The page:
Counilwoman Polly Dalton, D9, explains her thinking on the proposed change, which was introduced in March. (Metro Wire photo)

City decision on term limits postponed, but many sound off

By Brandi Makuski

Although a possible vote was postponed until next month, a proposal by an outgoing member of the Stevens Point City Council to implement term limits was met with mixed reactions on Monday night.

The proposed change to the city’s bylaws would limit the number of terms for the offices of the mayor and council members. If approved, the new ordinance will apply only to terms of office beginning on or after May 15, 2023.

The proposal follows:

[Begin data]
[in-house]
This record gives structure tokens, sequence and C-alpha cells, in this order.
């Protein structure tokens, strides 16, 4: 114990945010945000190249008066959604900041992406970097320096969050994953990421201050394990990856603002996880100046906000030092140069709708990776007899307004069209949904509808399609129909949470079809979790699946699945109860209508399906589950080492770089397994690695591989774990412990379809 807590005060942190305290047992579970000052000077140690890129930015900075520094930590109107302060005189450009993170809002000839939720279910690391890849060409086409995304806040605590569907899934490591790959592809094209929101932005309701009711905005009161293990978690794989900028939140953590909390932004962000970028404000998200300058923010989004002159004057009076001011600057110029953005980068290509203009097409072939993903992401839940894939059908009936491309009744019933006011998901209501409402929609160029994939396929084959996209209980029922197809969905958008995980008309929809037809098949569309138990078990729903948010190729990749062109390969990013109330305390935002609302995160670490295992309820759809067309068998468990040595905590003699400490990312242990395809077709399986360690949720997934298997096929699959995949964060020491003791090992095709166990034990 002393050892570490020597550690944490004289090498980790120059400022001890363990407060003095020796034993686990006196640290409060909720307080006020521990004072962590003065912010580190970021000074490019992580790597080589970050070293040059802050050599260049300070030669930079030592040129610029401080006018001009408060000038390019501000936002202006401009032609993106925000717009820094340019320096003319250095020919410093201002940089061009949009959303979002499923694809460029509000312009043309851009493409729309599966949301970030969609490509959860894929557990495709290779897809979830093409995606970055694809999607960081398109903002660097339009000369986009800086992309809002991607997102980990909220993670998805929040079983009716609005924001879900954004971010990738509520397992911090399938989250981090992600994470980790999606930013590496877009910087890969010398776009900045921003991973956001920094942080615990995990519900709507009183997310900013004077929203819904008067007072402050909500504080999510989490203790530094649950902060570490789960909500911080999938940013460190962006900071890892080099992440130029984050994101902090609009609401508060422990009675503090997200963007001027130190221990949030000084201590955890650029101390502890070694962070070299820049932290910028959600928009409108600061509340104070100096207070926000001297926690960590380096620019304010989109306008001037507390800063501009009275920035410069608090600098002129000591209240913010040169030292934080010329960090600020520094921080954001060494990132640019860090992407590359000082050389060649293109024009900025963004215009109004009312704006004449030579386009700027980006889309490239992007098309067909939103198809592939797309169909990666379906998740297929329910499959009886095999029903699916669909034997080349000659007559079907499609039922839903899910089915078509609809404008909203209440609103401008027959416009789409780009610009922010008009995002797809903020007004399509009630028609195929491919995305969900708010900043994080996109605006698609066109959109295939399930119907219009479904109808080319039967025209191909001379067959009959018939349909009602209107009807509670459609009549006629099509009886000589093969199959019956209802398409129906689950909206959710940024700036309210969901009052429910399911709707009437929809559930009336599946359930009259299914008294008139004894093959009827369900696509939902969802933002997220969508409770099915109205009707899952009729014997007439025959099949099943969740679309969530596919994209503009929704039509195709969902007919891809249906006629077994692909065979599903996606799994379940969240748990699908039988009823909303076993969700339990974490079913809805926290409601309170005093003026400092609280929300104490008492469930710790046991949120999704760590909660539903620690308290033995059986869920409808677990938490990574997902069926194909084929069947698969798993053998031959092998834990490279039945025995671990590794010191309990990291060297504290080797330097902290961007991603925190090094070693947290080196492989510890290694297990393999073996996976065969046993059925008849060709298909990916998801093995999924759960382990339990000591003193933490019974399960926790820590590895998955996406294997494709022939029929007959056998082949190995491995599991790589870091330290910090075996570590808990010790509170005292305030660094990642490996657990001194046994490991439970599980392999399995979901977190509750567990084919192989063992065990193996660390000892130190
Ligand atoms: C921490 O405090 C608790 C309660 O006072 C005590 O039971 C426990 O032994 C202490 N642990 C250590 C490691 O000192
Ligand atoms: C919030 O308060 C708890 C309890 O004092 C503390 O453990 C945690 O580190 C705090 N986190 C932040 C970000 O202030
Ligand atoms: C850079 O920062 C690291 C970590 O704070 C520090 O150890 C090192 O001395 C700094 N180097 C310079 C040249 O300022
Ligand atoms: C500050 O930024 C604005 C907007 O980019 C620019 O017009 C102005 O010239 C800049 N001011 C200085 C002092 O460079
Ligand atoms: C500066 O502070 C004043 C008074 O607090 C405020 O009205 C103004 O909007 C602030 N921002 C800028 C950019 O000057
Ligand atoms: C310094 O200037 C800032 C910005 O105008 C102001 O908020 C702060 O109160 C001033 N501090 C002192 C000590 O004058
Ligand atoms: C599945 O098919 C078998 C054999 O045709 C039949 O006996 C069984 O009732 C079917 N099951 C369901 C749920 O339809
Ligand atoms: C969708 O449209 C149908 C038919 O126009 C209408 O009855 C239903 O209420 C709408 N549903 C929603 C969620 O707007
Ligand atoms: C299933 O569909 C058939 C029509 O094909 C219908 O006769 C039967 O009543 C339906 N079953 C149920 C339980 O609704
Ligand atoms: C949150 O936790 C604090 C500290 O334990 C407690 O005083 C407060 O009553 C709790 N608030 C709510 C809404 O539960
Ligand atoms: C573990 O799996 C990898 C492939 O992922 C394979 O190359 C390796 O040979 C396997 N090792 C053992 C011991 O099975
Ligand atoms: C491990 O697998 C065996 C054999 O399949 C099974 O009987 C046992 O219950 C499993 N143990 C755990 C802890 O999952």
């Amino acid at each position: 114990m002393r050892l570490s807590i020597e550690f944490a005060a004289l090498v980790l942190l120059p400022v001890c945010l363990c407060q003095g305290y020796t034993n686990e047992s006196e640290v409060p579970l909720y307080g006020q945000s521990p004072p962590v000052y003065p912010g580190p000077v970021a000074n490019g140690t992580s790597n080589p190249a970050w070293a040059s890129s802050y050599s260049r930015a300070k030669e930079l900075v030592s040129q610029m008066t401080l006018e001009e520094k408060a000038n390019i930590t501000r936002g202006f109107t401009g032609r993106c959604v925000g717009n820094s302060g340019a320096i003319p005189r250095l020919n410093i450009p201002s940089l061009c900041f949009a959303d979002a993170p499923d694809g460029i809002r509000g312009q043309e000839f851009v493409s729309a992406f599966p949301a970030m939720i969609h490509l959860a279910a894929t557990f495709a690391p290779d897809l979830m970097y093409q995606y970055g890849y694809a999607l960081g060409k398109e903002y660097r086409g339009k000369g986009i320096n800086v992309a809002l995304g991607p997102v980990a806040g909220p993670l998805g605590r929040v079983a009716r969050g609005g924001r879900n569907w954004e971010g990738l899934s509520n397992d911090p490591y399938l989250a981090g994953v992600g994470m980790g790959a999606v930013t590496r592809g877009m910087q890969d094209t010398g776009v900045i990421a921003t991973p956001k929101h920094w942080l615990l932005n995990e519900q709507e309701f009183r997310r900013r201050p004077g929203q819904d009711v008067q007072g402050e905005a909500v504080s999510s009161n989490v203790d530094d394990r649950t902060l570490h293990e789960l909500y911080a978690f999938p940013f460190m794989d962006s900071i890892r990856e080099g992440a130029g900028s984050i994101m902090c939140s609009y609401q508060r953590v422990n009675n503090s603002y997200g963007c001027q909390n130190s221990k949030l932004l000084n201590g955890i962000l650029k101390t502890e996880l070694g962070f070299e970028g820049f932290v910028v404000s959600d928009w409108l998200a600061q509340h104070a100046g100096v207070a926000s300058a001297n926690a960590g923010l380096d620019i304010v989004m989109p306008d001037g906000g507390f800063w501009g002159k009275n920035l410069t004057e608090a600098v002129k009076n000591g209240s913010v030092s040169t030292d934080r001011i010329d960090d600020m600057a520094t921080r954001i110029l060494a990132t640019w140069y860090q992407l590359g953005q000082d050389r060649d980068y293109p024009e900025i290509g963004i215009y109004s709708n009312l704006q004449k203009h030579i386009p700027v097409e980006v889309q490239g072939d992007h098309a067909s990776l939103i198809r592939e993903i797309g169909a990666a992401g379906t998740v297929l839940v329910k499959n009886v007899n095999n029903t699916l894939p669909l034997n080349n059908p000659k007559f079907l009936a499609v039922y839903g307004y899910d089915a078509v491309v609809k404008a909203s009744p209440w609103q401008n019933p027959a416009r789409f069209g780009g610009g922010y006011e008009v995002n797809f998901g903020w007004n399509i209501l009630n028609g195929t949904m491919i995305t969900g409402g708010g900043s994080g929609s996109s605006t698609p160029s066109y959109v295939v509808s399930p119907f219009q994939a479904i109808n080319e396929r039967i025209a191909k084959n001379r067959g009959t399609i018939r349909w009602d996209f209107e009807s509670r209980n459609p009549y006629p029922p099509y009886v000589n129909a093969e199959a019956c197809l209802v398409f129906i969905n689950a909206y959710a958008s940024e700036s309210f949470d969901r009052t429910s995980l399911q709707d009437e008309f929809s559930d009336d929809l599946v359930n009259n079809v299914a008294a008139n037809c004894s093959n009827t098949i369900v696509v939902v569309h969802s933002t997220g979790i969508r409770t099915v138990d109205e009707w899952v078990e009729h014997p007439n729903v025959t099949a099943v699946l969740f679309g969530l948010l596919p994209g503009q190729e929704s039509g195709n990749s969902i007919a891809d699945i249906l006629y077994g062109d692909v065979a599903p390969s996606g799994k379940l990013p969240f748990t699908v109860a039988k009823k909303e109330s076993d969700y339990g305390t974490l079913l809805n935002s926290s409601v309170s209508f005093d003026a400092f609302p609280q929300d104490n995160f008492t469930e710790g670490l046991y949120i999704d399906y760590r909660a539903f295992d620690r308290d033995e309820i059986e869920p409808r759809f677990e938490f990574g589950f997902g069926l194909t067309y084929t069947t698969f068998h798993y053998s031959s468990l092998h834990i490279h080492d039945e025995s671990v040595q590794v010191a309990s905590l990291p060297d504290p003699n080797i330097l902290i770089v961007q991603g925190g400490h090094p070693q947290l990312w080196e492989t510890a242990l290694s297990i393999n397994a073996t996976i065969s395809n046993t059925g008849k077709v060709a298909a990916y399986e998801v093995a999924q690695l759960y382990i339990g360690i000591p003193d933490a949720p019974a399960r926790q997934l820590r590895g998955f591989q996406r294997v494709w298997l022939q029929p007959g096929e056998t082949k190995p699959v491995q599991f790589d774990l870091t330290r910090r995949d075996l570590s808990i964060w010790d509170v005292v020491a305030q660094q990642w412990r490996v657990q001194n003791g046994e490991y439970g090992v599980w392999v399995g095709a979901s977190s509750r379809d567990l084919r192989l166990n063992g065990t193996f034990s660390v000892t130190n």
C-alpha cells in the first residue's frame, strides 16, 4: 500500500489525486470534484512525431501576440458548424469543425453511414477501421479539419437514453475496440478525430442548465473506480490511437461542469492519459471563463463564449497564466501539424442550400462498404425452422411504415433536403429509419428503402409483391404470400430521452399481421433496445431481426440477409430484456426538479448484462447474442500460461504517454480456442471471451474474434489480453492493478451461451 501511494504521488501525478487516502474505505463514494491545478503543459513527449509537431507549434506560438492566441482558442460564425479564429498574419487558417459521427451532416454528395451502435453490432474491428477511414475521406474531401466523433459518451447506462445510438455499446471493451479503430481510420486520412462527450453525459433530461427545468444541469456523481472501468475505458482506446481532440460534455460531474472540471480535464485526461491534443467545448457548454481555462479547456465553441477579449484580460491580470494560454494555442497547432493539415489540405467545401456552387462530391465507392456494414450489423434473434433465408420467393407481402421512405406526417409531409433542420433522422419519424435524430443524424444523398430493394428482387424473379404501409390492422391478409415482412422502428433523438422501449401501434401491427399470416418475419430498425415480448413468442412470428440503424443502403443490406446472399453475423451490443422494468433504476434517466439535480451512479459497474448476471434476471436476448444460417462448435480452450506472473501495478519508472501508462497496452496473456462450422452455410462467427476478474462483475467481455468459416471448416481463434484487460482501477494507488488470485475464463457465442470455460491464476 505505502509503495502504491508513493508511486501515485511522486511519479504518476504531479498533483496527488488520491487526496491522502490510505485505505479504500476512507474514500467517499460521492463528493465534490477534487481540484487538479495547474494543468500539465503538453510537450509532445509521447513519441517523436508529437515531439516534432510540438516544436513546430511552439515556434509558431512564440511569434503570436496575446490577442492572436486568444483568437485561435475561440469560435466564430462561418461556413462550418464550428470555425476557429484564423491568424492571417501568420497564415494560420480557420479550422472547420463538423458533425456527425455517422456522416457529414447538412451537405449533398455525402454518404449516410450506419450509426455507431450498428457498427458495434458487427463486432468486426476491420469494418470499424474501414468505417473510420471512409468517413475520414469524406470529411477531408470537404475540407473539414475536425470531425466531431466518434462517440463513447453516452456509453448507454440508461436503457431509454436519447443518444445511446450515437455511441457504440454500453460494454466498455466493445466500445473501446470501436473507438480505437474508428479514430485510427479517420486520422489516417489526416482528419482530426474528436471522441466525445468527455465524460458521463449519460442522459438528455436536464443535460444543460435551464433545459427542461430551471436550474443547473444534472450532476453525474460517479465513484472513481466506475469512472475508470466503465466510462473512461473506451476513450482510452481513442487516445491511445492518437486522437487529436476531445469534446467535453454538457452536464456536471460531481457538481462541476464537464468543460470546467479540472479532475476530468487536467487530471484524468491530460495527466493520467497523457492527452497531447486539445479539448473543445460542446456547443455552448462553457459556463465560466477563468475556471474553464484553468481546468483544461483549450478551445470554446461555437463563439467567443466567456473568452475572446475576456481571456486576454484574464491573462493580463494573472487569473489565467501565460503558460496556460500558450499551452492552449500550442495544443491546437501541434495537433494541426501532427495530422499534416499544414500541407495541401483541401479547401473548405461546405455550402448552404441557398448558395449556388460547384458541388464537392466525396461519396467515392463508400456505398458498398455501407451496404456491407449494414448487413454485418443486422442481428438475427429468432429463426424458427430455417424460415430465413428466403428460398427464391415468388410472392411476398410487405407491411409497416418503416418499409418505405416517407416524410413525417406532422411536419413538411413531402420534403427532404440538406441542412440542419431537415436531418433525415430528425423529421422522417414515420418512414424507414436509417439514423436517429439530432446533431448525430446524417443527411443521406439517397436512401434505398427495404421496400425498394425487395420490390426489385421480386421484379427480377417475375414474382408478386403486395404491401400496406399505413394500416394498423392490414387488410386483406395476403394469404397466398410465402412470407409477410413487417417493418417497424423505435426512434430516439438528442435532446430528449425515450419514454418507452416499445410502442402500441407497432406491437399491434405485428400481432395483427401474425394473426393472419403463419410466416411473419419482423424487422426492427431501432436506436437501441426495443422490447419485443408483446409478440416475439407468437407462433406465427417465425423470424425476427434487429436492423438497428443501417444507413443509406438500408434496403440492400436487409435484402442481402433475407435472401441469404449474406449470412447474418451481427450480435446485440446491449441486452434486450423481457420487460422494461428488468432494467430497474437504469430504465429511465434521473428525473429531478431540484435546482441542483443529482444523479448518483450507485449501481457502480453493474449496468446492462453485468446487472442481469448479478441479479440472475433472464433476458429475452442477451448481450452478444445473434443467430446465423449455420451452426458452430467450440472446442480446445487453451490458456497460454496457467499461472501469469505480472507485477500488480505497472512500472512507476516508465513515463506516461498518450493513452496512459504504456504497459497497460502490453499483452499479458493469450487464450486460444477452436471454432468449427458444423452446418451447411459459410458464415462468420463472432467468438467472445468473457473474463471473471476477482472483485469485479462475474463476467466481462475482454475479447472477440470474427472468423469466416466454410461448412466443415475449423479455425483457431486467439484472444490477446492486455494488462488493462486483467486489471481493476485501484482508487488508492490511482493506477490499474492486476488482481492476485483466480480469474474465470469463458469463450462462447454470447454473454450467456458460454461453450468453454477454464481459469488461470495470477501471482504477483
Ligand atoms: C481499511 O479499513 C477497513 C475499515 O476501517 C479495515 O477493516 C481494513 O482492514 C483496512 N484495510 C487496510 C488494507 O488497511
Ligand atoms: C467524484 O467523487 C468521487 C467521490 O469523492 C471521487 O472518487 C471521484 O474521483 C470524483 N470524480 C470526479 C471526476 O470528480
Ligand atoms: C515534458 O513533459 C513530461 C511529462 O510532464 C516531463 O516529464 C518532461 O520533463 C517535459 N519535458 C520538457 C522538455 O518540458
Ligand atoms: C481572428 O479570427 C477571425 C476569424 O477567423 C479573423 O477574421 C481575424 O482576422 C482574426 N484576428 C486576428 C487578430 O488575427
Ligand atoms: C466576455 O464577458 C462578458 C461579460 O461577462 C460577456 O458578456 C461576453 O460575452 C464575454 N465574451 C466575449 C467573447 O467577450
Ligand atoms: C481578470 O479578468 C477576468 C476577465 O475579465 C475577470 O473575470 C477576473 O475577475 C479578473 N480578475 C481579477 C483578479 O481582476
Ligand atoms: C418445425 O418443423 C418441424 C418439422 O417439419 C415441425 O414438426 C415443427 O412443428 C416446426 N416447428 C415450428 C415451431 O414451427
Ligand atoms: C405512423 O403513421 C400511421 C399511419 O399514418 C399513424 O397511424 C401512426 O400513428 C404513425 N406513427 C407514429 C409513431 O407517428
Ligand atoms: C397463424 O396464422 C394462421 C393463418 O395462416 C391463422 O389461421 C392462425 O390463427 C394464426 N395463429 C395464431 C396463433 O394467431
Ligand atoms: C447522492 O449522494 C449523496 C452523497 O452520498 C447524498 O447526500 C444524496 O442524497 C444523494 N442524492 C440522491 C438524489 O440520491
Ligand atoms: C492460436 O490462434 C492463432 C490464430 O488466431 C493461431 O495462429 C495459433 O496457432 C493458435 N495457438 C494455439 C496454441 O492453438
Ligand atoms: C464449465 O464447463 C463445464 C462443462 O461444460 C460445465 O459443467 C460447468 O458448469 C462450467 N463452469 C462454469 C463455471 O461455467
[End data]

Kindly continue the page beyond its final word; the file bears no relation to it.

No person shall be eligible to be nominated, elected, or to serve as Mayor if that person has previously held the office of Mayor for three or more full consecutive terms, unless one or more full terms has elapsed since the person last held office.


No person shall be eligible to be nominated, elected, or to serve as an Alderperson if that person has previously held the office of Alderperson for four or more full consecutive terms, unless one or more full terms has elapsed since the person last held office.

Other Offices

Nothing in this ordinance shall prevent someone who has completed four terms as Alderperson from being nominated, elected, or serving as Mayor, nor someone who has completed three terms as Mayor from serving as Alderperson.